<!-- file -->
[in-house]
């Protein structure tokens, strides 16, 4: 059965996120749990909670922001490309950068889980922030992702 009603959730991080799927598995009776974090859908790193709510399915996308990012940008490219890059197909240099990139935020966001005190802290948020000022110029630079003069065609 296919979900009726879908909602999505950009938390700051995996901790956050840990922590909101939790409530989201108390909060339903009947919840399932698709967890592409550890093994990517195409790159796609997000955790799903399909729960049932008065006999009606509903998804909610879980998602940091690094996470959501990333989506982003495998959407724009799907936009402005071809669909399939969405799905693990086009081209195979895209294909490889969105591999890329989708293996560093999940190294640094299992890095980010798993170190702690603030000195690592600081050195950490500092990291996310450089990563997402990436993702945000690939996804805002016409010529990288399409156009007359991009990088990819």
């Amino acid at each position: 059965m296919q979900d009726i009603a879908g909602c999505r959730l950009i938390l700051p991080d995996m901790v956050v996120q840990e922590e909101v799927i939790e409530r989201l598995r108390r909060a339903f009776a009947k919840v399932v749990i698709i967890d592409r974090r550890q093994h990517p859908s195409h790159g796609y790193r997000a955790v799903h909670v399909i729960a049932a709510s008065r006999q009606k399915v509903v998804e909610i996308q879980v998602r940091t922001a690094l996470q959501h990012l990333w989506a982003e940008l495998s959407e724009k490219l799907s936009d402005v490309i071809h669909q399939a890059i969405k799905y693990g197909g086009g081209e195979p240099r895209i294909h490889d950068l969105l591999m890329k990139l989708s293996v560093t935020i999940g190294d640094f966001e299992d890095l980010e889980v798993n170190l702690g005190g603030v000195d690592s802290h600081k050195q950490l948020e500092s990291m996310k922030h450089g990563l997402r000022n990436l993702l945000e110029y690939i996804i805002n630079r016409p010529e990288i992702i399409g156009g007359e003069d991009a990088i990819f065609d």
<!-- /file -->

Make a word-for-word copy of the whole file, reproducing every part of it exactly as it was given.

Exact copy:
[in-house]
């Protein structure tokens, strides 16, 4: 059965996120749990909670922001490309950068889980922030992702 009603959730991080799927598995009776974090859908790193709510399915996308990012940008490219890059197909240099990139935020966001005190802290948020000022110029630079003069065609 296919979900009726879908909602999505950009938390700051995996901790956050840990922590909101939790409530989201108390909060339903009947919840399932698709967890592409550890093994990517195409790159796609997000955790799903399909729960049932008065006999009606509903998804909610879980998602940091690094996470959501990333989506982003495998959407724009799907936009402005071809669909399939969405799905693990086009081209195979895209294909490889969105591999890329989708293996560093999940190294640094299992890095980010798993170190702690603030000195690592600081050195950490500092990291996310450089990563997402990436993702945000690939996804805002016409010529990288399409156009007359991009990088990819």
């Amino acid at each position: 059965m296919q979900d009726i009603a879908g909602c999505r959730l950009i938390l700051p991080d995996m901790v956050v996120q840990e922590e909101v799927i939790e409530r989201l598995r108390r909060a339903f009776a009947k919840v399932v749990i698709i967890d592409r974090r550890q093994h990517p859908s195409h790159g796609y790193r997000a955790v799903h909670v399909i729960a049932a709510s008065r006999q009606k399915v509903v998804e909610i996308q879980v998602r940091t922001a690094l996470q959501h990012l990333w989506a982003e940008l495998s959407e724009k490219l799907s936009d402005v490309i071809h669909q399939a890059i969405k799905y693990g197909g086009g081209e195979p240099r895209i294909h490889d950068l969105l591999m890329k990139l989708s293996v560093t935020i999940g190294d640094f966001e299992d890095l980010e889980v798993n170190l702690g005190g603030v000195d690592s802290h600081k050195q950490l948020e500092s990291m996310k922030h450089g990563l997402r000022n990436l993702l945000e110029y690939i996804i805002n630079r016409p010529e990288i992702i399409g156009g007359e003069d991009a990088i990819f065609d």